Stormont meeting explores connection between trauma and violent offending

StormontKey figures from Northern Ireland’s criminal justice, health, education and charity sectors met in Stormont yesterday to discuss a new research and policy project examining the impact of trauma on offending.

The serious youth violence research and policy group was convened last September by Dr Colm Walsh, a research fellow at QUB School of Social Sciences, Education and Social Work, to examine how trauma as a result of exposure to violence can lead to young people, particularly young men, becoming violent offenders themselves.

Former Justice Minister Claire Sugden joined others from the Departments of Health and Justice, the Youth Justice Agency, the Education Authority, Barnardo’s NI and Queen’s University Belfast at yesterday’s meeting, intended to help firm up a strategy for the group.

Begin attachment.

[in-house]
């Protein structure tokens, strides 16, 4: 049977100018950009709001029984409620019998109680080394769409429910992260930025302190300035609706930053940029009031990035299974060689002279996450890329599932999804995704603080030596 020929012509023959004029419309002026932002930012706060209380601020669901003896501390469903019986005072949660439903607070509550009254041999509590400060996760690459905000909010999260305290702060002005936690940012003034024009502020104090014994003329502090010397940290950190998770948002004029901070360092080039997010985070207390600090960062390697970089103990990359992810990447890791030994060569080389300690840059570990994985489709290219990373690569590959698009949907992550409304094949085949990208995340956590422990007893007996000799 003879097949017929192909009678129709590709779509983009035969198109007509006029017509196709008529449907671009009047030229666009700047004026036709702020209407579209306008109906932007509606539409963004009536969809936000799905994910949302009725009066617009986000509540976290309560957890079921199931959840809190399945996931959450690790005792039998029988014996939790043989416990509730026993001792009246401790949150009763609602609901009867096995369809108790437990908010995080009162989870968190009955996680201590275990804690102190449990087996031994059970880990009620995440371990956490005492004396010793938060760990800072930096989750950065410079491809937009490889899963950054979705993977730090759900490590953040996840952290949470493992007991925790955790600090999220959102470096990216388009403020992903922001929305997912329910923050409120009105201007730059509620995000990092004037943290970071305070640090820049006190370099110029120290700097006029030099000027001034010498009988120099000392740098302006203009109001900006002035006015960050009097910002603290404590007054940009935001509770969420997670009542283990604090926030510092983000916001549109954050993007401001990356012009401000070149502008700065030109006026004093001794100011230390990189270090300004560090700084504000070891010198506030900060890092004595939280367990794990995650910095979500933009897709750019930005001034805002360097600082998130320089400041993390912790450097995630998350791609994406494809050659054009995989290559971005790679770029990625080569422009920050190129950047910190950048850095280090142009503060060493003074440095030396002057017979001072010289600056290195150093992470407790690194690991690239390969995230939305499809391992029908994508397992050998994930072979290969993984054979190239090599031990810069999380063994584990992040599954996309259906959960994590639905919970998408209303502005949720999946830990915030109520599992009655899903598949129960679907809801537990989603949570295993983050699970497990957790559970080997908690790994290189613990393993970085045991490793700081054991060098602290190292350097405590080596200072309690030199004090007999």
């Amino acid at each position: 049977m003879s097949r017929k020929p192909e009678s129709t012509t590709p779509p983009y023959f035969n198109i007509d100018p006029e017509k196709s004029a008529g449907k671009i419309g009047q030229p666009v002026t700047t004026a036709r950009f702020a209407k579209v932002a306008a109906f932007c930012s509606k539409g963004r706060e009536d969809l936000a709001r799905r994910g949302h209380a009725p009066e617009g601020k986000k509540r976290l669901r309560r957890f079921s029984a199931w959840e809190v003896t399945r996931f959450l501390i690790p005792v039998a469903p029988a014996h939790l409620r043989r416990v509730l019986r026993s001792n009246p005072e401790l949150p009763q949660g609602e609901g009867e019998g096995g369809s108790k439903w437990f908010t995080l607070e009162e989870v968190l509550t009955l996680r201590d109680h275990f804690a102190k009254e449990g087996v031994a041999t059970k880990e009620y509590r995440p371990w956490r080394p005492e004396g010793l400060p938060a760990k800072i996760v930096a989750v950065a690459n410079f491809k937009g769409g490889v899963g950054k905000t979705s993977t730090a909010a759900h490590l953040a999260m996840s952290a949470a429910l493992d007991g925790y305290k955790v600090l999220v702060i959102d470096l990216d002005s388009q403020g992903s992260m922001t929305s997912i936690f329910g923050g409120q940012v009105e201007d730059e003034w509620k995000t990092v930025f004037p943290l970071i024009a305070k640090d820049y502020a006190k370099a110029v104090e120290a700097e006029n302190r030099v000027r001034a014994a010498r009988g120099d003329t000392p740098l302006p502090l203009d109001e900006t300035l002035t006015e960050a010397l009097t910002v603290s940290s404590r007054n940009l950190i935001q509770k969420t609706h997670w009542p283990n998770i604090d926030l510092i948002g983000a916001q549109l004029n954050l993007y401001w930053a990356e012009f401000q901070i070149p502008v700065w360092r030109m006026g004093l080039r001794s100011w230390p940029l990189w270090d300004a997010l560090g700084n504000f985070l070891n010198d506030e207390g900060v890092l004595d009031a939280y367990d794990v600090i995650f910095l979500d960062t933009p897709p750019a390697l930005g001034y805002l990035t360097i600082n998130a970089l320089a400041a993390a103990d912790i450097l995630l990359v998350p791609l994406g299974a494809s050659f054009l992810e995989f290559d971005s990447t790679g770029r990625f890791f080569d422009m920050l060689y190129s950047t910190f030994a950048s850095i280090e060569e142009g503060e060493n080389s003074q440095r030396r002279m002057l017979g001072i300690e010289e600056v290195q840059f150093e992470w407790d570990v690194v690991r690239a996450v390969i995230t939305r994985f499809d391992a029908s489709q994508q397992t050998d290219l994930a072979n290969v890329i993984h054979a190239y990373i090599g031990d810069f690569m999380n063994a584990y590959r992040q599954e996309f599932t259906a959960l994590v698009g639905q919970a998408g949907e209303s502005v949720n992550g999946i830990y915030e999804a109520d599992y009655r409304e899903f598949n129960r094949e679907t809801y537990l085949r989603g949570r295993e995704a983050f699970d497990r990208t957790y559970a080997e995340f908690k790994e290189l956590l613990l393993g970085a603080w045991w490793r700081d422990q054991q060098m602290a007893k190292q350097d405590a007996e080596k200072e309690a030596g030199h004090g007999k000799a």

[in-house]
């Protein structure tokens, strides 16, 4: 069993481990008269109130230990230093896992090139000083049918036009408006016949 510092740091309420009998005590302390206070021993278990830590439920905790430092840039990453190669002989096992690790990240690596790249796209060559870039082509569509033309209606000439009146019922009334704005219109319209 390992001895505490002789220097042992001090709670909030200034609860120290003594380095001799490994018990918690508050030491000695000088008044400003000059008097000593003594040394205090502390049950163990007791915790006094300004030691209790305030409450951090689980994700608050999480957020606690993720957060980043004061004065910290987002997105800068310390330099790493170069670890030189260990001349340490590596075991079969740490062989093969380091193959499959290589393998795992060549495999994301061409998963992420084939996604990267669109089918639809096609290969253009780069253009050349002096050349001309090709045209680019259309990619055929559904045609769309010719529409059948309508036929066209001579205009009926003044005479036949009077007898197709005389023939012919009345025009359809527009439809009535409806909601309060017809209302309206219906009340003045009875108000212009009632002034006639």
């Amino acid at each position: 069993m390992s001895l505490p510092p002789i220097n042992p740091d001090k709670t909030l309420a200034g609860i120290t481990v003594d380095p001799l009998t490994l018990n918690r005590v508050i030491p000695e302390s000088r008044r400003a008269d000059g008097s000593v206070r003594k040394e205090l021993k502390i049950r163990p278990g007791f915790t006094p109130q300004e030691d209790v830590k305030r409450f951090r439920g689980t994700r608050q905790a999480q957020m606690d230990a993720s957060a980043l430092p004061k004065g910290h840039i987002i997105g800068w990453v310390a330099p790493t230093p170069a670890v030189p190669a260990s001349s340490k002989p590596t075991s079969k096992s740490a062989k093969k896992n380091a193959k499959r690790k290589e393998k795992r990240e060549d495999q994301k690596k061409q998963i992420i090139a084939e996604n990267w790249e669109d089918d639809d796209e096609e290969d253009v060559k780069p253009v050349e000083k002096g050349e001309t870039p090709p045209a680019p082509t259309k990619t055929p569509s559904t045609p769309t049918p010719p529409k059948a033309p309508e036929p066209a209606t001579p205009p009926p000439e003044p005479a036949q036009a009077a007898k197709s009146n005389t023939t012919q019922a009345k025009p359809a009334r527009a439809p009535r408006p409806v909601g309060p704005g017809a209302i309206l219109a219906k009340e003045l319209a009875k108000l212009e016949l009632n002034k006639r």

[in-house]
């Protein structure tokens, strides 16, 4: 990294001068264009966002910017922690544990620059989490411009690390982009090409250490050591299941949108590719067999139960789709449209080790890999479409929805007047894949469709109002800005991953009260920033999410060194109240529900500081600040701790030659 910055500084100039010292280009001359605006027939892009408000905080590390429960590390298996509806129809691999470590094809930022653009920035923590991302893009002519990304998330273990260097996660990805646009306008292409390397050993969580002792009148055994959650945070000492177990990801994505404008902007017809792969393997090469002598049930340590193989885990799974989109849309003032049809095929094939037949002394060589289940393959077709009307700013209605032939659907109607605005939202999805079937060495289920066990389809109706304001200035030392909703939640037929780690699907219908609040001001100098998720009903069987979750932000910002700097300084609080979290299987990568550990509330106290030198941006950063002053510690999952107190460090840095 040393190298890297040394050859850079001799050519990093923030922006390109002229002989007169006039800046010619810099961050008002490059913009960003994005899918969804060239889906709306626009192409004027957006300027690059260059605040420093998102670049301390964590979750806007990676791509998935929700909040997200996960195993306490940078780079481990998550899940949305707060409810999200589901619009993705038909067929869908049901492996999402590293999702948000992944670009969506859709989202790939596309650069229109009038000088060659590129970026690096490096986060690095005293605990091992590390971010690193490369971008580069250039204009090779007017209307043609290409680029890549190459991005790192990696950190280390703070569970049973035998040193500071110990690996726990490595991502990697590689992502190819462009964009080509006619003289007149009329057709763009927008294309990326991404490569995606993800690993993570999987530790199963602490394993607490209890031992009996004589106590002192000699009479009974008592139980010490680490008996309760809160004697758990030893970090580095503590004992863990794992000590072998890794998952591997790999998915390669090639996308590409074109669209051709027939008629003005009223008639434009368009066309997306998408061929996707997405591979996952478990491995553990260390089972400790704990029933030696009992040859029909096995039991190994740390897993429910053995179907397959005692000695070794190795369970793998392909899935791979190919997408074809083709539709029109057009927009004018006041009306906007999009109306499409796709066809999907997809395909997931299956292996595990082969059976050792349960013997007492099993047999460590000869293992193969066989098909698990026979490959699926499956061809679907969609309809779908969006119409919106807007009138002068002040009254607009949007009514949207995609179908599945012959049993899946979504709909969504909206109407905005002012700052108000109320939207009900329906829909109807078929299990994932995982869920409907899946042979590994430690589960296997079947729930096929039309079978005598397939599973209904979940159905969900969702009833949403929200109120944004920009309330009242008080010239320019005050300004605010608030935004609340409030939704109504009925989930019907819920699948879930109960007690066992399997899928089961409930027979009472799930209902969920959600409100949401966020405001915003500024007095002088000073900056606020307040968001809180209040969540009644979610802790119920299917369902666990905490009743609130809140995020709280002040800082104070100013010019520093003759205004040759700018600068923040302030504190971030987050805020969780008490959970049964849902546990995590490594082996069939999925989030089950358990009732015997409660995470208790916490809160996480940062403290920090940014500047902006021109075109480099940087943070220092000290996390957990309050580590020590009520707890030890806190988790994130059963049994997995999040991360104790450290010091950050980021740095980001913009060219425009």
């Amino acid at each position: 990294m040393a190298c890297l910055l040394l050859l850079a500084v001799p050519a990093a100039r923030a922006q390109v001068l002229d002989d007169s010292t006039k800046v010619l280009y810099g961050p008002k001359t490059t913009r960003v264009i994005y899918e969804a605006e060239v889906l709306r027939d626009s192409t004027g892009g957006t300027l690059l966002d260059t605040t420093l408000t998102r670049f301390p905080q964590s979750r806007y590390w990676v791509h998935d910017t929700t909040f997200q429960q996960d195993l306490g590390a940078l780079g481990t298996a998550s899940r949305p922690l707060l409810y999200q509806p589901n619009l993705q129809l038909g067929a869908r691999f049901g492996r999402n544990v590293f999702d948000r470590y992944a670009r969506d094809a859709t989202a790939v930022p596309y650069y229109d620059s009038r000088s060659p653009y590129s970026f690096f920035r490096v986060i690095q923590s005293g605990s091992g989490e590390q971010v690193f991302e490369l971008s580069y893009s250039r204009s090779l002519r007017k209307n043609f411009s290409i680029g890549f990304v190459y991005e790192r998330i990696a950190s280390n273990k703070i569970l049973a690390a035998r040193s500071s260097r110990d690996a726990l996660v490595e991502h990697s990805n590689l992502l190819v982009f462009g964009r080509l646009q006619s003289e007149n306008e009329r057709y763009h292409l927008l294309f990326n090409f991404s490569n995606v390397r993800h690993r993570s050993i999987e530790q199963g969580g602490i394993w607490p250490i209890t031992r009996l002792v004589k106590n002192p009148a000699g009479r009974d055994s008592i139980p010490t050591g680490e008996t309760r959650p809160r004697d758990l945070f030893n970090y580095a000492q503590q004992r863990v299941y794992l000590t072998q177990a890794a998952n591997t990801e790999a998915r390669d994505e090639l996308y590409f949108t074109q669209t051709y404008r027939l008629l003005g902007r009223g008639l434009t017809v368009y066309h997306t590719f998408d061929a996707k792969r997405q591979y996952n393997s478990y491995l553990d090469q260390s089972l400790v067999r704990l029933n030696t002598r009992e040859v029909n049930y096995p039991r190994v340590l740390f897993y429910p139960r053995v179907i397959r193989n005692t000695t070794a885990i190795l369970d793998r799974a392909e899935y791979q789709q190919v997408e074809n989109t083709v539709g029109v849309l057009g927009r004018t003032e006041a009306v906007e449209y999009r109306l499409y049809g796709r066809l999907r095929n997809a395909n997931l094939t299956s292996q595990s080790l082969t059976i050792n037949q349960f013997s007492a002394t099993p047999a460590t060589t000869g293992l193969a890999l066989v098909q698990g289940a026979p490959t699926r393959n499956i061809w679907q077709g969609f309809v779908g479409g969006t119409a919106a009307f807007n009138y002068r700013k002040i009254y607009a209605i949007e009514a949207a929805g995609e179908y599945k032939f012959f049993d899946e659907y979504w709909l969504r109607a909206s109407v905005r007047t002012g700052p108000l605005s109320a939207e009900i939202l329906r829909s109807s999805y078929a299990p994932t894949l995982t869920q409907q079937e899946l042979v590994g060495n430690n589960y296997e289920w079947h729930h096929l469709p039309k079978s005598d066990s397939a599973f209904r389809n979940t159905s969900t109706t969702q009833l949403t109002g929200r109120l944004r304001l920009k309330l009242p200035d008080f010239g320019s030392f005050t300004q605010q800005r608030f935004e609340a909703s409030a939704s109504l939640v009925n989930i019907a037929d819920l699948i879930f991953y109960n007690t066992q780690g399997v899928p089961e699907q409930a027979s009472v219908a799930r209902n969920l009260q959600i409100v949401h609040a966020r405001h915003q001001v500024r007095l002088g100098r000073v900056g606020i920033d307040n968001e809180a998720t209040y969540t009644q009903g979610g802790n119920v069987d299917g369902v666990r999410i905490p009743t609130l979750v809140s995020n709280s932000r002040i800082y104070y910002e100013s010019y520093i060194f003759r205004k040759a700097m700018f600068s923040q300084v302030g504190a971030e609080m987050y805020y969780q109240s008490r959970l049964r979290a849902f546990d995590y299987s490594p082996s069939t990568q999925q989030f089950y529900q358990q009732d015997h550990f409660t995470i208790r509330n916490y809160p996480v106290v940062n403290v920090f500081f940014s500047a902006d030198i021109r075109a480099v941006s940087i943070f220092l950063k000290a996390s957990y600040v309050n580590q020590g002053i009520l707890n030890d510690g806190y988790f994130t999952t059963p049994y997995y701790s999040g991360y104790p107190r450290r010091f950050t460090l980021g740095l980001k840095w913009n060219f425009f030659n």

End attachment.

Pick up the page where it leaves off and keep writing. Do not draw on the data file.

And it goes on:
Dr Walsh told Irish Legal News that the decision to convene the group was inspired by “a growing interest internationally in trauma and the impact of trauma on behavioural outcomes, including offending”, which had not yet been brought into a Northern Ireland context.

He said the group intends to “add to the conversation around what we know internationally about trauma and the impact of trauma, but also what we can do in the context of Northern Ireland to prevent violent offending”.

The first step for the group will be a “mapping exercise” to find out the prevalence of violence among young people in Northern Ireland. Mr Walsh said figures obtained through Freedom of Information requests to police, health trusts and government departments had so far revealed an inconsistent approach to the collection of relevant data.

In the long-term, Mr Walsh wants the group to work with the Departments of Health and Justice on a pilot programme aimed at providing support to young men who have been exposed to violence in a bid to prevent them from becoming perpetrators of violence themselves.

For more information, contact Mr Walsh on